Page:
After that, it obviously becomes much more of a crapshoot. The bigger hitters, Kvitova won it because she can do damage with one shot. It becomes harder for players that rely on getting a lot of balls back. It’s tougher to win a tournament like that. Or if they have liabilities with their serve… Certainly if Serena and Maria don’t do well, it’s going to be much more difficult to pick who it would be after that. Is Azarenka still in?
EVERT: Yeah, she’s come back. This is her first week.
McENROE: She hasn’t played much for a while, so that would be an X factor for her. She got hurt last year. She’ll be hesitant early on. Obviously, when she got hurt, she was 2, 3 in the world.
EVERT: I’d like to see Serena this time, because they were going to meet in the quarters at the French, I’d like to see them (Serena and Venus) on opposite ends of the draw. That would make it much more interesting, too.
Q. If you had to pick one to make it through the first week, would you go with Serena or Maria?
McENROE: If I had to pick one, I’d pick Serena.
Q. What is it like to defend a home Grand Slam challenge?
McENROE: First of all, there’s no one that’s been under more pressure to win a major event than Andy Murray. The fact that he’s done it takes a lot of pressure off him. That should be understood. He did something that took 76 or 78 years to do so there’s definitely less pressure. Having said that, anytime you taste what it feels like to win it once, you obviously want to win it again. So there’s an element of pressure you put on yourself for starters because you sort of want to see what that feels like at least one more time. From that standpoint he’s going to be feeling pressure. Clearly now once people know he can do it, they’re going to think he should do it again. It’s not like there’s not going to be pressure. There is going to be pressure. It’s not going to be as staggering as it was. You throw in this new coaching thing, that makes it a little bit hard to get your groove quickly. He only won one match in Queen’s. He lost early. So this is sort of an X factor.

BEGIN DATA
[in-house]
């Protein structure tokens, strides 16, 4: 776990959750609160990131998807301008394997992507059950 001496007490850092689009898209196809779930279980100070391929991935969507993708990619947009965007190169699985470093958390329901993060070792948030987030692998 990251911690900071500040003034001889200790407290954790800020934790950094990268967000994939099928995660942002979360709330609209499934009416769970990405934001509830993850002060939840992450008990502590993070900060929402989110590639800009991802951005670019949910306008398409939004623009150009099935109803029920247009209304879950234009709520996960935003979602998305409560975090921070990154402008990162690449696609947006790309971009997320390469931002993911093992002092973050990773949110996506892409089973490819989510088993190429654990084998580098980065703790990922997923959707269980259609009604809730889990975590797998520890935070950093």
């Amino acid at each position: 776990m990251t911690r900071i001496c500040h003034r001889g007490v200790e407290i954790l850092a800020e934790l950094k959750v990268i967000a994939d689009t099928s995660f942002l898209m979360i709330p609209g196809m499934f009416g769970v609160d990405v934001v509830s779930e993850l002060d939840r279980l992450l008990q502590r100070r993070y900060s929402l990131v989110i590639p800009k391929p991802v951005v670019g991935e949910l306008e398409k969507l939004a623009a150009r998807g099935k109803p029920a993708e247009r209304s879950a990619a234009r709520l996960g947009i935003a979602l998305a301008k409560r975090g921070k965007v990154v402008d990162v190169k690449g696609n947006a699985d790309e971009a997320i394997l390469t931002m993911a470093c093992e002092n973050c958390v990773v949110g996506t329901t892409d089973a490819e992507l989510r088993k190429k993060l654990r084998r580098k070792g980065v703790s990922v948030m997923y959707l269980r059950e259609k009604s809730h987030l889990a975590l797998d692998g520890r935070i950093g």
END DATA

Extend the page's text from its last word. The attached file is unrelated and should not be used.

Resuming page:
Murray is very comfortable on the surface. I’m assuming that they’re going to seed him No. 4. I would be surprised if they don’t move him up. He’s presently 5. I think Stanislas Wawrinka is 3 or 4. I think it would make sense. He deserves it, to me, based on the fact he won it last year, his history on grass, that they should seed him 4 and separate these guys. He would potentially have to go through three of these guys, which I don’t think makes sense for anyone. Are the seedings being made tomorrow?
McENROE: I would hope for all concerned that they put Stan, who won the Australian, he’s not as comfortable on grass, he had a decent run at Queen’s, but it would be ludicrous to me if they didn’t put Murray 4.
Once he gets going, he’s going to be obviously one of the toughest guys to beat. He’s tougher to beat in best-of-five, particular on grass because he has a sense of what to do there. He has as good a shot as anyone to win it.
Q. Do you see Mauresmo coaching a top 10 player on the ATP, is that a big step for women’s tennis?
EVERT: I don’t think it matters for women’s tennis. I think it says something for women’s coaching. You’re talking about two different things. Again, this isn’t going to affect the Tour at all. It’s a positive sign for women in coaching. It hasn’t been done very much, very rarely. Maybe it opens the door to not only men, but the women don’t seem to have women coaches. Maybe it opens the door to more women. It’s really interesting because the big question at the French was, Will this inspire more top women to be coaches? The fact of the matter is, we all have kids. I don’t think Steffi Graf is going to ask Andre, Can I go on the Tour for 35 weeks and coach a player? I don’t think that’s going to happen. When you look at the top players, Steffi, Pam Shriver, Tracy, Mary Joe, Kim Clijsters, Lindsay, everybody’s got kids. That’s our priority. You’re not going to have full-time coaches as women as much as full-time coaches with men.